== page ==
In the wake of the happy news that singer and songwriter Radney Foster has successfully recovered eight of this ten stolen guitars, we must pause for a moment in memory of all those guitars that were not found and returned to their rightful owners. Perhaps if the hunt for them continued on social media, like Foster did in his search, these long-gone six-stringed stars might one day find their way home again. PPcorn decided to compile a list of five famous stolen guitars below.
Number Five: Joe Satriani’s Ibanez Chromeboy. With a basswood body, maple neck, and rosewood fretboard, this (prototype JS2CH) solid body sleek Chrome Boy was fitted with a Seymour Duncan Pearly Gates pickup, hence dubbed “Pearly” by Satriani. She was sadly stolen in August of 2002 during a load-out after a show at the Ruth Eckerd Hall in Clearwater, Florida. Only two Ibanez guitars were made with Pearly’s chrome finish.
Number Four: Black Flag’s Greg Ginn’s Ampeg Dan Armstrong Lucite. Ginn had two of these stolen from the front seat of the Black Flag van while it was parked in the street during a load-in. The first was covered in black duct tape in 1984, and the second was his clear lucite, stolen in 1986. He decided to replace it with an Ibanez GRX. Black Flag has long been split, and Ginn now plays with several other projects. The guitar was called “lucite” because of its clear, acrylic glass body.
Number Three: Radiohead’s Jonny Greenwood’s Telecaster Plus. Greenwood is known for having three Telecaster Plus guitars throughout his career, and unfortunately the first two were stolen in 1995. Radiohead’s guitar tech, Plank, and Greenwood rewired and installed a custom cut-off switch in it, but kept the two Lace Sensor pickups. Greenwood bought the first guitar from his teacher when he was sixteen, and it was stolen at the Duchess of York in Leeds in 1992, during Radiohead’s first tour (the Creep Tour). The second Fender Telecaster was stolen in Denver in 1995. They have since become known as Tele1 and Tele2.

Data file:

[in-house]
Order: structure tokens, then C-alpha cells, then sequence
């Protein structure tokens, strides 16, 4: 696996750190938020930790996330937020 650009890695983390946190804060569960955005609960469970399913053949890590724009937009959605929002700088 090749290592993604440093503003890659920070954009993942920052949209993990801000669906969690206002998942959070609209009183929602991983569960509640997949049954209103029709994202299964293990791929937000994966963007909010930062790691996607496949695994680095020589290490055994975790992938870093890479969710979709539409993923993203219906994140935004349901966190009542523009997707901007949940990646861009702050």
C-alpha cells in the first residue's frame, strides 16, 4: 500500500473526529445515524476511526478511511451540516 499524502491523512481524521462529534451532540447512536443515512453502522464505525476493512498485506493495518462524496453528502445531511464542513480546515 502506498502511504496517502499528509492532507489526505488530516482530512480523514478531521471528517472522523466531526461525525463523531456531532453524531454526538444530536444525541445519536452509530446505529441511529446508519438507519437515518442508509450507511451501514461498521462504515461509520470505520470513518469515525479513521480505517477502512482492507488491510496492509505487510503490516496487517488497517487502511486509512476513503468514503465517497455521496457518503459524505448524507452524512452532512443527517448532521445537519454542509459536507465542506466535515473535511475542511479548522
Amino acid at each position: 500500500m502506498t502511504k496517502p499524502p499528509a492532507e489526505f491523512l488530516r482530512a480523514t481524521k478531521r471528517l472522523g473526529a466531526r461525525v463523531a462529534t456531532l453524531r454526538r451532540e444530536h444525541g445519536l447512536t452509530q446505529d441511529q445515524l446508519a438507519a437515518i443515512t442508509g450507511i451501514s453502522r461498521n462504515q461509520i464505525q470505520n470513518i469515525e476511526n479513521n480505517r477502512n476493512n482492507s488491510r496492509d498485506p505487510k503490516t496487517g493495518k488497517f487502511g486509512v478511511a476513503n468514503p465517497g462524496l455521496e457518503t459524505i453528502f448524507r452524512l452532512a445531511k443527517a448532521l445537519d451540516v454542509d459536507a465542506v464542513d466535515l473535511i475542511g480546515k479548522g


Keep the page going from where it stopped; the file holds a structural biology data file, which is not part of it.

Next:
Number Two: Paul McCartney’s Hofner Violin Bass. Though technically a four-stringed star, we couldn’t leave McCartney’s hollow bodied, “Cavern” bass guitar off the list as the search for it is still so very active. Its spruce top and maple back and sides along with it’s symmetrical, almost violin-like shape give it a rich tone, similar to that of a double bass. The last known sighting of McCartney’s 1961 bass is in photos and film footage during the filming and recording of the Beatles “Let It Be” movie at Twickenham Studios. The bass was stolen along with George Harrison’s Gretsch Tennessean and his Rickenbacker 360/12 string. McCartney secured a 1962 model of the bass to take over the original’s duties.
Number One: Led Zeppelin’s Jimmy Page’s Black Beauty. Page’s 1960 Gibson Les Paul Custom with Bigsby Tremolo was stolen in 1970 in the airport while Led Zeppelin headed to Canada. Although Page put an ad out in Rolling Stone offering a reward for the highly modified guitar, the Black Beauty has never resurfaced. Gibson reproduced a modern version of Page’s guitar in 2008, 25 of which were signed by him, with another 500 unsigned produced as well.
Should you catch wind of any or all of these guitars, be sure to let us here at the Encyclopedia of Music know. These instruments were beyond priceless – at least in sentiment, if not in value as well – to their owners. Quite the opposite case with these guitar-smashing musicians, to say the least.